[F]or it is the essence of virtue to exercise choice among the things in accordance with nature; so that philosophers who make all things absolutely equal, rendering them indistinguishable, either as better or worse, and leaving no room for selection among them, have abolished virtue itself. 229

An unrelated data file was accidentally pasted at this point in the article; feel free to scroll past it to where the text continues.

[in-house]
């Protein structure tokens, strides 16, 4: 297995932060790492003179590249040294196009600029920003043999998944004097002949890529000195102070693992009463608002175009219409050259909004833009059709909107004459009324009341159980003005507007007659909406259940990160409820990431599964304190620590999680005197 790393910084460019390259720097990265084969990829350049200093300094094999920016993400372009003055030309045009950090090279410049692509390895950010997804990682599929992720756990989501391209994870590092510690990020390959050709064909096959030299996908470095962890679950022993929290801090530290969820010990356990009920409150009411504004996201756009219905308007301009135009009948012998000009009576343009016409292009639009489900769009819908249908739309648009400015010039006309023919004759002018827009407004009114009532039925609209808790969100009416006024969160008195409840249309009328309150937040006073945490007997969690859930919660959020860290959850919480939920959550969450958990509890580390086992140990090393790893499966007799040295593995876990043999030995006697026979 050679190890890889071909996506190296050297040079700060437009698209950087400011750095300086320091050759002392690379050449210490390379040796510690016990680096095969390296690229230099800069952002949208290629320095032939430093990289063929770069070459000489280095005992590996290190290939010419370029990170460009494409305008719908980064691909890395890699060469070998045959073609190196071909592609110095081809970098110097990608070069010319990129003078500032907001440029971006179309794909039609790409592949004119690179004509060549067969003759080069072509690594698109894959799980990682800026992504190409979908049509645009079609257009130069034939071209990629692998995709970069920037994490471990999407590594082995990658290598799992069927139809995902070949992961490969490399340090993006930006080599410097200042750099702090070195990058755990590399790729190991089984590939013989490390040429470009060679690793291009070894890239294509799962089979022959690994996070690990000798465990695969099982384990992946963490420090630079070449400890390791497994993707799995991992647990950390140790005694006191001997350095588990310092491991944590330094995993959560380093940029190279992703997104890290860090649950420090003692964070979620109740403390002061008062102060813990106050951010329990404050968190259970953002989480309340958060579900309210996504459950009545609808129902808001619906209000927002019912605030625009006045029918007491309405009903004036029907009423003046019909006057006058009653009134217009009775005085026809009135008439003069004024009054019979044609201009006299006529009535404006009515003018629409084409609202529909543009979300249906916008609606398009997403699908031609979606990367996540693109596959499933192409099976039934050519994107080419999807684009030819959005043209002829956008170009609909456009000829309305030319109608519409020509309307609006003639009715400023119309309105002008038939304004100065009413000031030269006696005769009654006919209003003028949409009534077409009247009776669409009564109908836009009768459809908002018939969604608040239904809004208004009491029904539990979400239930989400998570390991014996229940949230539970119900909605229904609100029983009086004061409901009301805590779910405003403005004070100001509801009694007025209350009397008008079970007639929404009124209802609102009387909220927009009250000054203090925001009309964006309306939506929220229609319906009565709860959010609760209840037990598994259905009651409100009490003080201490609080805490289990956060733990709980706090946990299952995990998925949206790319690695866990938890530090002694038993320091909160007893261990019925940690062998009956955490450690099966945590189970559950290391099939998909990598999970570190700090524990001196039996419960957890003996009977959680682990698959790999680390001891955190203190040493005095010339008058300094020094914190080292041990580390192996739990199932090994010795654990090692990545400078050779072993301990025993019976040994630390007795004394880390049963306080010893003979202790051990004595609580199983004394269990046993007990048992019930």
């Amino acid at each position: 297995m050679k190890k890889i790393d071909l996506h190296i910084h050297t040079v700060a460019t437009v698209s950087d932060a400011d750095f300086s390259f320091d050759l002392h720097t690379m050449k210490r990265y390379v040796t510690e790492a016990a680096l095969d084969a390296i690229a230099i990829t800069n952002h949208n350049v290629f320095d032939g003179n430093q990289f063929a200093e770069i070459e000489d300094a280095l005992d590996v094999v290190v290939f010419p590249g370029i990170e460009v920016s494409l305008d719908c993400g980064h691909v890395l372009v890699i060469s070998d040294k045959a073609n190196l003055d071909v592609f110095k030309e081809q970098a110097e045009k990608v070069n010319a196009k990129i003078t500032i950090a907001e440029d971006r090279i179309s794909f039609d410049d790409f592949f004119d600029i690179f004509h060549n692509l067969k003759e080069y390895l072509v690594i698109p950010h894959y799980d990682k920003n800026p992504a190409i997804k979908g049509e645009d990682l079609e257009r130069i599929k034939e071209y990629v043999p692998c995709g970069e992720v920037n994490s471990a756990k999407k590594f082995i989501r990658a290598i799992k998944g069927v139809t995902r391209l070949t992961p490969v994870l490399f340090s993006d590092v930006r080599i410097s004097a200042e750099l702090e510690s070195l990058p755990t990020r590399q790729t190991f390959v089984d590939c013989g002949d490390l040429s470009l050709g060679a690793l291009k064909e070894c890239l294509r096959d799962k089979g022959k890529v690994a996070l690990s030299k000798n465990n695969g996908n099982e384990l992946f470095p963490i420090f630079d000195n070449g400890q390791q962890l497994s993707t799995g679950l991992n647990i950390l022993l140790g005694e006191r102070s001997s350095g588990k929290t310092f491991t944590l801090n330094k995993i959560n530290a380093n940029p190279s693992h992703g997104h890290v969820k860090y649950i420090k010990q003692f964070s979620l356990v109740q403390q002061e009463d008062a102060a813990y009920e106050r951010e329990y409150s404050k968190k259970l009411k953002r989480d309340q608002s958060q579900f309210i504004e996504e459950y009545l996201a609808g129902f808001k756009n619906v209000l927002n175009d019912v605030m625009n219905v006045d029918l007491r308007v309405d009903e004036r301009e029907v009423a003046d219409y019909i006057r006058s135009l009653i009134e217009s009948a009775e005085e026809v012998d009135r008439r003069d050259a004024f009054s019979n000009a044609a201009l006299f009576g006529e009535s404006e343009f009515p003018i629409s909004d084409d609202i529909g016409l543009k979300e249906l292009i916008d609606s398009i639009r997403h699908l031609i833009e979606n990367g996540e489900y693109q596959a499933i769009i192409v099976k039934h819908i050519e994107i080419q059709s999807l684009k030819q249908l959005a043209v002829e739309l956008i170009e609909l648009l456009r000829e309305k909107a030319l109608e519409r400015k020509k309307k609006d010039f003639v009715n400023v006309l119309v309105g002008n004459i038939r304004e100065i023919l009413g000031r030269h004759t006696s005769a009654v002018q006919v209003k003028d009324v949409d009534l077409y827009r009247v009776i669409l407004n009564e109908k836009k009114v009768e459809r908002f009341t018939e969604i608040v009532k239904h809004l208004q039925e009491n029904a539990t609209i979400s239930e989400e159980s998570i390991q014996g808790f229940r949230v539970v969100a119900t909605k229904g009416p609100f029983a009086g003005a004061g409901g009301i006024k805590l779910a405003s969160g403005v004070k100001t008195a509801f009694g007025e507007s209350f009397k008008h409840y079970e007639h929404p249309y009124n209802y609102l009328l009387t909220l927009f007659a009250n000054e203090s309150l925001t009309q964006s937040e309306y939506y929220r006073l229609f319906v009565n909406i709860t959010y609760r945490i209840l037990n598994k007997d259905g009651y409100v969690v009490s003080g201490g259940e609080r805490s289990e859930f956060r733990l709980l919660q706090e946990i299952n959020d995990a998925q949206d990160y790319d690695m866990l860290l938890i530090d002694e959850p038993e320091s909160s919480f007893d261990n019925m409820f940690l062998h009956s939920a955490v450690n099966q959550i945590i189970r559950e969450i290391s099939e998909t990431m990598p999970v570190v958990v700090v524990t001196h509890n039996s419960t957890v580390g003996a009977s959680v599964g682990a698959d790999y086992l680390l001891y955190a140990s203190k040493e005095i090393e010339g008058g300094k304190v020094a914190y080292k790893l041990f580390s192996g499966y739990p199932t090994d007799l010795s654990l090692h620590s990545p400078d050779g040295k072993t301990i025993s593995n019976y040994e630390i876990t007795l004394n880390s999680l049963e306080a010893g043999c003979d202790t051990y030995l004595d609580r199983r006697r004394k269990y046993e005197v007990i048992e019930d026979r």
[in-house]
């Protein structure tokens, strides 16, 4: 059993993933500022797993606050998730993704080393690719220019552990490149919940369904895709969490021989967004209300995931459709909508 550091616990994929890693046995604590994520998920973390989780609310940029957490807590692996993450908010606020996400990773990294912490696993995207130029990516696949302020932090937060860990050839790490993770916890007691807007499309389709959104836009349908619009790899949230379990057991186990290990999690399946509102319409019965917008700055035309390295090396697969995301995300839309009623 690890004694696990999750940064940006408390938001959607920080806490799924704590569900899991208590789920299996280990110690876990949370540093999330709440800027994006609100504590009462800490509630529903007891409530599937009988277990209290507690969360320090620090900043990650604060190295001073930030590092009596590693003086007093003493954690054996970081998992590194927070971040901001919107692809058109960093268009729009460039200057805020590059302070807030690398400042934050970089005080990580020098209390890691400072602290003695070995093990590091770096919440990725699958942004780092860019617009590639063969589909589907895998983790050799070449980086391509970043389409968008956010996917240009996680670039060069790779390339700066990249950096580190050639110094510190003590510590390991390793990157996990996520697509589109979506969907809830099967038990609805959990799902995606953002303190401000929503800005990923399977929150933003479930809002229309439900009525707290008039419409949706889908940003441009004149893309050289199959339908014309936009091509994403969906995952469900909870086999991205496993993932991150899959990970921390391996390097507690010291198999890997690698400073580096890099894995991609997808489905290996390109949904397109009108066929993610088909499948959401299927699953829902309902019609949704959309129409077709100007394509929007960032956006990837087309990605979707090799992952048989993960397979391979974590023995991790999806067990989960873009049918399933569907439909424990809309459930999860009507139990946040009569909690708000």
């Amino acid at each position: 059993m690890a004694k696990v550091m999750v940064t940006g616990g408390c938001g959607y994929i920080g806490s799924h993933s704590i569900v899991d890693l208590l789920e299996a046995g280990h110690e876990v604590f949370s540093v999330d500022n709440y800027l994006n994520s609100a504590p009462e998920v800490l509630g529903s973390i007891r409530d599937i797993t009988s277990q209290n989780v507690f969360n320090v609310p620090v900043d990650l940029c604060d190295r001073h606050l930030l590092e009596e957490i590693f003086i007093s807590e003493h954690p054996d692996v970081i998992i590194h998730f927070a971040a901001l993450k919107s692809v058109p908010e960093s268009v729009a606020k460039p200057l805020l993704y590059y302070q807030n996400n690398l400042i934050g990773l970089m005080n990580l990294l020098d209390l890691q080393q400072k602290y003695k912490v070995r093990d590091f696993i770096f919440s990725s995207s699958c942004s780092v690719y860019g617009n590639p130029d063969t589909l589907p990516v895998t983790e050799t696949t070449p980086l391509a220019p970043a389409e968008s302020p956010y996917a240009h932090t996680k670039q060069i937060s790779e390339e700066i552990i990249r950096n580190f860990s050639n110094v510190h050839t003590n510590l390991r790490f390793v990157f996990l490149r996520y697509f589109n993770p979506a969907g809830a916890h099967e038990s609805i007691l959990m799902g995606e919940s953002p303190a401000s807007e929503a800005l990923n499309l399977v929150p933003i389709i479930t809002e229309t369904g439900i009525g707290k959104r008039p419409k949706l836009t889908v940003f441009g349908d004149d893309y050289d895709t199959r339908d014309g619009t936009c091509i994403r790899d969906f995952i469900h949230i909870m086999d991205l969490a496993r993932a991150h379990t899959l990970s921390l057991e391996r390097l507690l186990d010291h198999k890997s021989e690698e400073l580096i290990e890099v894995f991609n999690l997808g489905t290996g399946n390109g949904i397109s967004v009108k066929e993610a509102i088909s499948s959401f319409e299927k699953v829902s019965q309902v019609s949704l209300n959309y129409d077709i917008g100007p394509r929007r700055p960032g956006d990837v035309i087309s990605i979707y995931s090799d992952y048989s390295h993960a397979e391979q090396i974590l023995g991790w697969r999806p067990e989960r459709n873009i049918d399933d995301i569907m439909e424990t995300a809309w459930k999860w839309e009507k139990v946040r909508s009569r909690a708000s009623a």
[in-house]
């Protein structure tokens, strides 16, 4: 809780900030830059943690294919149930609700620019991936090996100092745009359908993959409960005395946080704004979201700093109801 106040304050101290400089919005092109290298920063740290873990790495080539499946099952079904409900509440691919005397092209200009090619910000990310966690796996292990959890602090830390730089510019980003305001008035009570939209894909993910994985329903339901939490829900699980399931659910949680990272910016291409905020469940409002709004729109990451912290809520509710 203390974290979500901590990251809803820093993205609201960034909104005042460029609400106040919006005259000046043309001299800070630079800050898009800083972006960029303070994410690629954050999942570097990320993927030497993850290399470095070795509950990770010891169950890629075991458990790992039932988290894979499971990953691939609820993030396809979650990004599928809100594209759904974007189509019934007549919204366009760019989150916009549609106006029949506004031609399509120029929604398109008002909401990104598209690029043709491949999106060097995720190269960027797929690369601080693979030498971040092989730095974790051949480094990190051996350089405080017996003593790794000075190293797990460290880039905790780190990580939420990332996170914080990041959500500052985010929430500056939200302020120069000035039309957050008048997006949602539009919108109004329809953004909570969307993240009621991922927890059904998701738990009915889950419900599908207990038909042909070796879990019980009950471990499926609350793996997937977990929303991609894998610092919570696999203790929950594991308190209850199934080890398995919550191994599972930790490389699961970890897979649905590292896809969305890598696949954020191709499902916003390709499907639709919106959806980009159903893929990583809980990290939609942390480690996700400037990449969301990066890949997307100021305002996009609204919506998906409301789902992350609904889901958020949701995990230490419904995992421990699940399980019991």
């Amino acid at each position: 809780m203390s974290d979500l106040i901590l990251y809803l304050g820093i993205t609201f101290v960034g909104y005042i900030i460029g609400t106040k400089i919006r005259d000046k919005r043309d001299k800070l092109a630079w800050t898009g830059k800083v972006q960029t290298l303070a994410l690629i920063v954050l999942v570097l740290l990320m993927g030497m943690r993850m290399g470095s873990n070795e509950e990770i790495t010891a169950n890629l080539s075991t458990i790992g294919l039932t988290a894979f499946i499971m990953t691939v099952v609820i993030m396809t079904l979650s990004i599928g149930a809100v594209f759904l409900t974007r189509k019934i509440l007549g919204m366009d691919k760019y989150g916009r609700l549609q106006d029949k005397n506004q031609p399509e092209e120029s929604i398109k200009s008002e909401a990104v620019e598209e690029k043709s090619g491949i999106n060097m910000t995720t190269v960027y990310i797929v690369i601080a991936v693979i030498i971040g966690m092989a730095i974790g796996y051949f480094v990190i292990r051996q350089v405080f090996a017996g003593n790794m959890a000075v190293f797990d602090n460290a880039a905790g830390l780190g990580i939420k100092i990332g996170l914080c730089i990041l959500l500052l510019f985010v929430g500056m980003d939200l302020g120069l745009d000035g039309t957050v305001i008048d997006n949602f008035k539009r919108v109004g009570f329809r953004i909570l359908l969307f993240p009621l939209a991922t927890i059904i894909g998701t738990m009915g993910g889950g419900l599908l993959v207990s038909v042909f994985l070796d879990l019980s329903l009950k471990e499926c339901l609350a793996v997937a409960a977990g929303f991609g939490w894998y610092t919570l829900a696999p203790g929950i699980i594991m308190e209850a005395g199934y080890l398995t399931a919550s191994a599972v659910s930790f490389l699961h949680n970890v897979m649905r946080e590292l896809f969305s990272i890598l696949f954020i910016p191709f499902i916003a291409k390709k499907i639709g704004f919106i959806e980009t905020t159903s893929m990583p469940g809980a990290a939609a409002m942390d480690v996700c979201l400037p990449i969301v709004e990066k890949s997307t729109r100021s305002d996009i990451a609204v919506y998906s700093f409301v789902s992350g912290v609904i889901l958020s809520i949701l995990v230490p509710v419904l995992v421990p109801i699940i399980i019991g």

At the same time Goodness is absolute, and is not a question of degree; the good is recognized and pronounced to be good from its own inherent properties and not by comparison with other things. Just as honey, though extremely sweet, is yet perceived to be sweet by its own peculiar kind of flavour and not be being compared with something else, so this Good which we are discussing is indeed superlatively valuable, yet its value depends on kind and not on quantity. 253 – Cicero, De Finibus (Rackham).